ACTA & Copyright

The German news1 are currently dominated by a verbal battle between proponents and opponents of ACTA. For the uninitiated: ACTA is an attempt to put stricter legislation on the internet, in order for content providers (music/film industry) to better fight piracy.

In this debate, proponents of ACTA love to label any opponent as a pirate, potential pirate, or supporter of piracy. By contrast, ACTA opponents love to accuse ACTA proponents of being enemies of liberty.

The sad thing is, both parties are missing the fundamental truth behind the debate2.

The truth isn’t that we’re debating the ethics of copying works of art. The truth is that we’re witnessing the death struggle of a business model.

The traditional business model of artists is to create a work of art, and then keep selling it forever – or however long they can. This is also the business model of art dealers, such as music labels, etc.: they take on the act of selling the artwork forever, in return for a slice of each sale.

Previously, consumers seem to have been very willing to accommodate this business model. For better or worse, that is no longer the case. Instead, consumers are generally very willing to pay for events involving art, such as concerts, author readings, etc.

It really does not matter why this shift has happened. Unfortunately, the debate tends to rage around how to restore the market to a state it was in a few decades ago, instead of realizing one simple economic truth: you survive if you adapt to the consumption behaviour of your consumers, and if you don’t, you die.

What ACTA represents is an attempt by those who depend on the old market behaviour to forcibly restore consumption behaviour that existed a few decades ago. That sort of thing has never worked, and there is no reason to believe it will now. For that reason, I cannot support ACTA – never mind what it contains. It just won’t solve the problem.

Younger artists tend to do very well by understanding that their work of art is, for better or worse, little more than some extra merchandise on the side. They understand that their main revenue stream comes from public appearances, and therefore their de-facto job description is that of a performing artist – even if they are authors. I’m privileged to know a number of such younger artists who have realized this.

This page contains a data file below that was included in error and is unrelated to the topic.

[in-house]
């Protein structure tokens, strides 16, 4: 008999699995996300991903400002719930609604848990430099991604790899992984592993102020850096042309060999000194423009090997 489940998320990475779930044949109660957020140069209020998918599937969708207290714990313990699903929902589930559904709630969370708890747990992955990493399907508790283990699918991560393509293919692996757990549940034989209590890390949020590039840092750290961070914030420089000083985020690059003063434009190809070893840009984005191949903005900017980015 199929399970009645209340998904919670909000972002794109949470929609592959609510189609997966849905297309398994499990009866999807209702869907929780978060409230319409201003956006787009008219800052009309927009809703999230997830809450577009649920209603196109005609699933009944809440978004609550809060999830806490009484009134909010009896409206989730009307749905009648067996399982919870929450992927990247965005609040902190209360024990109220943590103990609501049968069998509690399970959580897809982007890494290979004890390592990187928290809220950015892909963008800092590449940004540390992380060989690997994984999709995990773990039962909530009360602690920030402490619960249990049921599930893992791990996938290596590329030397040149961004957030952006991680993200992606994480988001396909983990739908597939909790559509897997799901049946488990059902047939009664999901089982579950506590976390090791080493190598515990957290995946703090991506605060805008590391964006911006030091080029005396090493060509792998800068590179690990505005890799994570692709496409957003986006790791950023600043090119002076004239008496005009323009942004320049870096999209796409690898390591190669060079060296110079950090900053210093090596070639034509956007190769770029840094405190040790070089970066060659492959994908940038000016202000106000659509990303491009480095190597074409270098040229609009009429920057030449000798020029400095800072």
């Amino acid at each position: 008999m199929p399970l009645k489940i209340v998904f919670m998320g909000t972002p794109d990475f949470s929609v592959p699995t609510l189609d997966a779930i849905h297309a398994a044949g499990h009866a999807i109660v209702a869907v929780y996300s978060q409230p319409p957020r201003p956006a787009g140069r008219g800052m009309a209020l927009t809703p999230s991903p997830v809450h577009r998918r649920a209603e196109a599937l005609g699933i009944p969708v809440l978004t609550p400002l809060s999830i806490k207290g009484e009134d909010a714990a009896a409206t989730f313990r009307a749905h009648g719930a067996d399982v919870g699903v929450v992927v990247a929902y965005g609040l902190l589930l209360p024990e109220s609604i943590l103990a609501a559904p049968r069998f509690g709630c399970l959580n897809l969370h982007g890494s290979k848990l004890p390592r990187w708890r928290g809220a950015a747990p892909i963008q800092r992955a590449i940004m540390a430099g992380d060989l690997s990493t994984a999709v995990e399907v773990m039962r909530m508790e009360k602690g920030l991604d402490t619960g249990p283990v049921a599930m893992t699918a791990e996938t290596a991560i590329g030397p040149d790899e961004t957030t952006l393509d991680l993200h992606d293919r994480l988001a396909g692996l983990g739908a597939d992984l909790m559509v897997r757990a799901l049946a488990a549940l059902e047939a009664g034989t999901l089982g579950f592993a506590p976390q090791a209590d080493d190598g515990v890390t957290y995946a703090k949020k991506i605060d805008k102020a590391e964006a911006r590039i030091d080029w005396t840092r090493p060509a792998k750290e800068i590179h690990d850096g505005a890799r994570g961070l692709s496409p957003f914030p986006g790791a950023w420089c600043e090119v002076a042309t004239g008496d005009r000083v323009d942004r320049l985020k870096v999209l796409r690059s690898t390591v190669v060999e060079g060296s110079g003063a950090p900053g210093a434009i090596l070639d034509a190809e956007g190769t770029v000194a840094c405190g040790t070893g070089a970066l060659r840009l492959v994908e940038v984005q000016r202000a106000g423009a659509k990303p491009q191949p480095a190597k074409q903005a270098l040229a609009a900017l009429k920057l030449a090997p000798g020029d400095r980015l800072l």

The older artists are left in the cold, however. They have the choice of adapting or dying. In some cases, adaptation is not possible any longer, and of course these artists will find that thought terrifying.

The debate, then, shouldn’t be about how to turn back the clock forcibly. What it should be about is how to transition older artists that, for one reason or another cannot adapt to the changing market, to survive. It should be about a smooth transition to the new business model.

You can take the harsh approach and not care about failing businesses. That would be justified to the degree that in other, non art-related markets, we do much the same. Or you can take the caring approach and try to subsidise the old breed of artists, until they die out. That’s another approach we’ve taken in some industries, just to save families from poverty.

Either approach works3, but misses the elephant in the room: is that the artists themselves aren’t the problem, they’re only being instrumentalized. It’s that the current content distribution industry is intrinsically linked with the failing business model of traditional artists. And it’s that industry that has the political and financial clout to hammer ACTA through. Whether it works or not, whether it helps artists or not.

What we’re witnessing is the death of the content industry as we know it, and it’s agonizing struggle to stay relevant in a world in which consumers have long moved away from their business models, and artists are increasingly doing so.